They told us that my wife's tumor has been in her system for about 5 - 7 years based on the size (extrapolated from statistical data regarding how fast her specific type of cancer grows on average I assume). Her mammogram never caught it. Mammography just came under fire in the news, days after we started dealing with all this bullshit, so it seems particularly poignant. Having a mammogram is justified if it detects cancer early in anyone, at least to the person who’s just found cancer “in the nick of time”. So the idea of not having a mammogram, while not necessarily supported by my wife's particular situation, sounds stupid to me. Don't put it off. Do it. Maybe it detects nothing. But perhaps it detects something, and now you're ahead of the curve. And you want to be ahead of this curve, people.
My wife found her cancer via self examination; a sort of bumbling clumsy self-examination, mind you, that took the form of itch scratching, but examination nonetheless. Who knows how much sooner she’d have found it if she examined herself more frequently. Don’t put that off. Do it.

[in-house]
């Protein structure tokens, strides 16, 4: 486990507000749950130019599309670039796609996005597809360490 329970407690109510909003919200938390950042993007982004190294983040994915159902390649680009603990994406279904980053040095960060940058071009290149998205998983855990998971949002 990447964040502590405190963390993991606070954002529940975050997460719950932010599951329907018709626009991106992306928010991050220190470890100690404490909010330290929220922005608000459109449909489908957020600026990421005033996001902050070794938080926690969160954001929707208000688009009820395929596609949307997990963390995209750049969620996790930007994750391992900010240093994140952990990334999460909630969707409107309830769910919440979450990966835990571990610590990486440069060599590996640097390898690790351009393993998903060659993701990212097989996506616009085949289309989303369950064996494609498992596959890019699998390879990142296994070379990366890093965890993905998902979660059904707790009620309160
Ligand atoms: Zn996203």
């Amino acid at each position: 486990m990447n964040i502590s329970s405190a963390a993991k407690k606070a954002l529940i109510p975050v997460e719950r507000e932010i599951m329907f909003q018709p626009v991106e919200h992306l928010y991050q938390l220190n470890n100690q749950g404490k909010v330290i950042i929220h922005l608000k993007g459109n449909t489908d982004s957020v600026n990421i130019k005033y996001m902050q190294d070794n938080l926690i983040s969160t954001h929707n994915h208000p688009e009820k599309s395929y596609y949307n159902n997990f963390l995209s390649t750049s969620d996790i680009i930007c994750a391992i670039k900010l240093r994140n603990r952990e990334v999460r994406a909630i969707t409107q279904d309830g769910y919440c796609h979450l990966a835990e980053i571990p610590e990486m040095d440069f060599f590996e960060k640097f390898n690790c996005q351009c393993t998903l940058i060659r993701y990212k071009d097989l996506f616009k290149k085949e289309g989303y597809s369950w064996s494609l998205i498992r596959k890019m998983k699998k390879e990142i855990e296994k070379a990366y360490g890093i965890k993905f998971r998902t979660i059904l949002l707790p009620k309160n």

Another thing, being young doesn't mean you're going to have an easier time with breast cancer. In fact, it almost means the opposite. You might handle chemo better (chemo in my wife's case, is a must, where it was not in my mother's case) but the odds it will return are higher just by virtue of the fact that she’s not 70 and therefore has more years of life ahead of her. It's a statistical issue. Your odds of a recurrence are, depending on the type of cancer and the treatment you select, about 1% every year. 10 years? 10% chance. 20 years? 20% chance. You get it, right? If you're forty, and live to be 80, odds are pretty good it's coming back.
But you know what? If it does, you just treat it again and it goes away! Woohoo! But not if you wait too long, so start looking.
The hospital handled my wife poorly. They weren't expecting her to call. The wrong woman answered the phone, put news bluntly to her that she was not capable of understanding, and then stopped returning her phone calls when she got upset and refused to apologize for how poorly it was handled. That hospital, the hospital where my two children were born, is dead to me. If you can’t summon the compassion to deal with a woman who you’re providing a cancer diagnosis to then you picked the wrong field on career day.
Chapter 2 will be a little sunnier. . . don't you fear. This journey has only started, and our direction is much clearer than it was on the day that I refer to (in my conversations with her) as "The Day You Were Dying". It is not "easy”, but it is manageable. Beatable. If she dies before I do it will be of something other than cancer. Probably of the stress I cause her.
Continue to Chapter 2: Here
Continue to Chapter 2: Here